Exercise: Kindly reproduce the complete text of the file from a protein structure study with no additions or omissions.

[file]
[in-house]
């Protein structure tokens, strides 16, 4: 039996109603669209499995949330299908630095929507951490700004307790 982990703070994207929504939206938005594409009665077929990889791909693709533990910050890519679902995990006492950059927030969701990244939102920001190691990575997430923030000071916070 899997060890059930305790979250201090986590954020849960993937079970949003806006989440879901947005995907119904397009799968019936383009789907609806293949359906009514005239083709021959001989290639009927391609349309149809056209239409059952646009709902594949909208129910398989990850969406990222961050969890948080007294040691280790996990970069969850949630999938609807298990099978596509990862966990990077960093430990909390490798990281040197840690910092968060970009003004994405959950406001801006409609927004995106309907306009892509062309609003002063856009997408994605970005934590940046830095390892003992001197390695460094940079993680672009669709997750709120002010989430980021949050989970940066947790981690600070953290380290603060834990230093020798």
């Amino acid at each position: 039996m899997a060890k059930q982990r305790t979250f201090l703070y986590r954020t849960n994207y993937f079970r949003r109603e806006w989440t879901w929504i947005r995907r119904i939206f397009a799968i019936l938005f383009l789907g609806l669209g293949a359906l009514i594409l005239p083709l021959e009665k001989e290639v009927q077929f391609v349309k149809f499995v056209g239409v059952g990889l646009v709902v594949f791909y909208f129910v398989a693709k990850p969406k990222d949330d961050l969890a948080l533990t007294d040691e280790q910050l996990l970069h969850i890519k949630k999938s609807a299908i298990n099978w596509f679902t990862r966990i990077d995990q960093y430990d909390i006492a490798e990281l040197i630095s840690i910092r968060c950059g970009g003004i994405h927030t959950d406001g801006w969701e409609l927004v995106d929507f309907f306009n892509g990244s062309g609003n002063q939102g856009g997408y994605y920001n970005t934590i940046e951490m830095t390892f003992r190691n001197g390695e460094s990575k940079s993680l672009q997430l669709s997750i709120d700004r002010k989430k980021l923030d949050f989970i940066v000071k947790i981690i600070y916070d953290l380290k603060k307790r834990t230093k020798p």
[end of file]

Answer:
[in-house]
């Protein structure tokens, strides 16, 4: 039996109603669209499995949330299908630095929507951490700004307790 982990703070994207929504939206938005594409009665077929990889791909693709533990910050890519679902995990006492950059927030969701990244939102920001190691990575997430923030000071916070 899997060890059930305790979250201090986590954020849960993937079970949003806006989440879901947005995907119904397009799968019936383009789907609806293949359906009514005239083709021959001989290639009927391609349309149809056209239409059952646009709902594949909208129910398989990850969406990222961050969890948080007294040691280790996990970069969850949630999938609807298990099978596509990862966990990077960093430990909390490798990281040197840690910092968060970009003004994405959950406001801006409609927004995106309907306009892509062309609003002063856009997408994605970005934590940046830095390892003992001197390695460094940079993680672009669709997750709120002010989430980021949050989970940066947790981690600070953290380290603060834990230093020798």
């Amino acid at each position: 039996m899997a060890k059930q982990r305790t979250f201090l703070y986590r954020t849960n994207y993937f079970r949003r109603e806006w989440t879901w929504i947005r995907r119904i939206f397009a799968i019936l938005f383009l789907g609806l669209g293949a359906l009514i594409l005239p083709l021959e009665k001989e290639v009927q077929f391609v349309k149809f499995v056209g239409v059952g990889l646009v709902v594949f791909y909208f129910v398989a693709k990850p969406k990222d949330d961050l969890a948080l533990t007294d040691e280790q910050l996990l970069h969850i890519k949630k999938s609807a299908i298990n099978w596509f679902t990862r966990i990077d995990q960093y430990d909390i006492a490798e990281l040197i630095s840690i910092r968060c950059g970009g003004i994405h927030t959950d406001g801006w969701e409609l927004v995106d929507f309907f306009n892509g990244s062309g609003n002063q939102g856009g997408y994605y920001n970005t934590i940046e951490m830095t390892f003992r190691n001197g390695e460094s990575k940079s993680l672009q997430l669709s997750i709120d700004r002010k989430k980021l923030d949050f989970i940066v000071k947790i981690i600070y916070d953290l380290k603060k307790r834990t230093k020798p």